How to choose the first paraglider

Purchasing the first glider is always a challenge. The article describes my steps from very beginning to first 100+ km flights and reading this story of mine could give you some insight what you can appreciate and what you can hate on your first paraglider. 


An information for new to paragliding. All commercial paragliders are tested by EN normalized safe tests and then certified to a (the safest) A, B, C, D and CCC (competition class) category. During recent years there were a signifficant progress in EN-B gliders and today they varies a lot in behaviour causing an unofficial split to (safer) low EN-B and (more performance) high EN-B. This new “hot” or “high-end” B gliders cause a lot of confusion especially to newbie pilots as they have the best safety/performance ratio, right? Or not?

Before the license

Before I got my license I “flown” 6 different paragliders (Mac Trend 2 (B), Gradient Stream 2 (C), Mac Lucky 3, Gin Bolero 4, Gradient Bright 4, Gradient Golden 3 (B)). The story is long and not important. I felt an amazing feeling under all of gliders and also not any difference between them, except one: Mac Trend 2. This glider was without a technical check and used by me to groundhandling training to avoid forgetting everything between the courses. Getting it above head was very very difficult compared to other gliders.

From the basic course I arrived with opinion that best gliders are the from the brand that school uses. When I was choosing to purchase my first glider I did a comprehensive research on the market. Czech market has 4 active manufacturers. I read all materials on their webpages, I have read many internet discussions and found a common verdict. Every pilot/manufacturer/school says the brand he is flying is the best. It is not surprising as you see this in different areas as well, starting from cars and ending in pencils. Psychology has a definition to this behaviour talking something about brain confirmation of your choices.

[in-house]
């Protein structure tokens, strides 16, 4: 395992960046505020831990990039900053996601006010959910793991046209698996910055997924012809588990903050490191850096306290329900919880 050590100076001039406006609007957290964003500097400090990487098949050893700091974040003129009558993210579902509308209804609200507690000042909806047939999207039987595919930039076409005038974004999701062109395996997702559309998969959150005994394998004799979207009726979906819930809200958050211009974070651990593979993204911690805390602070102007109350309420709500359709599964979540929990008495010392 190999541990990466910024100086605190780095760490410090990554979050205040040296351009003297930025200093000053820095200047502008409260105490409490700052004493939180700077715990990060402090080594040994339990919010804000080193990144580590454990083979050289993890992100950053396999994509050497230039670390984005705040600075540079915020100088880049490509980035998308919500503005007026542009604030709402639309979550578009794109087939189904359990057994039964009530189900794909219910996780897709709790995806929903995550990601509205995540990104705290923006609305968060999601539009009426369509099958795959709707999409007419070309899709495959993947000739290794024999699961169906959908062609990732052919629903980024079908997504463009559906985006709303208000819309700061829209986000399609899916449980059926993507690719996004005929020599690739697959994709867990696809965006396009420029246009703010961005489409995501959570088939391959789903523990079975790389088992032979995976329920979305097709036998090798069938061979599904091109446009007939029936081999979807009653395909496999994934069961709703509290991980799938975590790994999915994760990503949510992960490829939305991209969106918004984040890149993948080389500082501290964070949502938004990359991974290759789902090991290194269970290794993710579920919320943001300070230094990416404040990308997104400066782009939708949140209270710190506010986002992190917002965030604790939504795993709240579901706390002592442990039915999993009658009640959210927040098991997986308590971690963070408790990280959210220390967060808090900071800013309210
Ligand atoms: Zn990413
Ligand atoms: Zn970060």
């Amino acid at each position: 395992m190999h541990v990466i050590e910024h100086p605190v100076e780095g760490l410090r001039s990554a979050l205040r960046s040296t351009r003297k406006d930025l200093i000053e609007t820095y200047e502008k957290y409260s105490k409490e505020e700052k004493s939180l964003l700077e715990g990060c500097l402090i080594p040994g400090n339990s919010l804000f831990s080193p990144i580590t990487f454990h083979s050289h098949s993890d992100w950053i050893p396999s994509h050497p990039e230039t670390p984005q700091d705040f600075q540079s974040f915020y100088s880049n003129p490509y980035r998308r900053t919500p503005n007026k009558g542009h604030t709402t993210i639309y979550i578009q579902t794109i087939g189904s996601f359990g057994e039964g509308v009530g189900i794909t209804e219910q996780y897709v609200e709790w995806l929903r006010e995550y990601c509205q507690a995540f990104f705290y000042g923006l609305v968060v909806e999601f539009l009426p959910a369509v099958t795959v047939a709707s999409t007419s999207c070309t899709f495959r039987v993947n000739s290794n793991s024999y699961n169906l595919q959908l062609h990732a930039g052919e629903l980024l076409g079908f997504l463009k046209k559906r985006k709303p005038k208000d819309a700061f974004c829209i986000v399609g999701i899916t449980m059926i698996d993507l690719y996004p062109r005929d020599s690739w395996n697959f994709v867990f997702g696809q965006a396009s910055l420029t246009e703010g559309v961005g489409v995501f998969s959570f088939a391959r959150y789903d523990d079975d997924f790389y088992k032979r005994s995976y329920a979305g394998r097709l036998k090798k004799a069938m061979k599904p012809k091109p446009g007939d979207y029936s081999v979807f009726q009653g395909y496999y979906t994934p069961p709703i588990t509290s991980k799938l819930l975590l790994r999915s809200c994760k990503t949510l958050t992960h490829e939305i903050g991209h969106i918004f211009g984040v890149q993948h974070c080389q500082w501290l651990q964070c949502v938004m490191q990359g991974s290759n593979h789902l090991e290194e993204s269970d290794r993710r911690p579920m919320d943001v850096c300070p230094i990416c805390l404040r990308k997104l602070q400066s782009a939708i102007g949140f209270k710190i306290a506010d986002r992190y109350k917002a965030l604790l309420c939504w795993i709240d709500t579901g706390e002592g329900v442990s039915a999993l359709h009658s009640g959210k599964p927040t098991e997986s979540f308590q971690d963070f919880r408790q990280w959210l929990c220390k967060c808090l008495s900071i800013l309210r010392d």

I found this conclusion as completely useless and called the only paragliding pilot I knew asking for his recommendation, he had a very clear opinion and a month later I purchased a used glider directly from manufacturer in the town I lived – Gradient Golden 3, a “low EN-B” in today’s market.
First thermals
My first local flight attempts were not successful, the wind was too weak most of time and I had no idea how to identify thermal activity except cumulus clouds on the sky.
With still hot license in my pocket I went to Greifenburg (Austria), to meet my first thermals. I knew this place from one of basic courses but there were no thermal flying included before. Greifenburg is a strong thermic site (+5 ms is common there). First impressions of thermal I regretted not taking my brown underwear.
Air felt very turbulent I and had a big respect and some fear. I argued several times with myself to try it little bit longer, successfully. I flew each day, often “alone” as the xc conditions were not perfect for my new friends. As I did a lot of groundhandling before, taking off was never a problem and landing zone is big, well known from a basic course. Each day I spent at least an hour in the thermic air. Training of collapses each day before landing paid off soon – first real collapse was near the ridge but without any issues. I did my first 10 thermic hours there. I really appreciated that my glider was calm!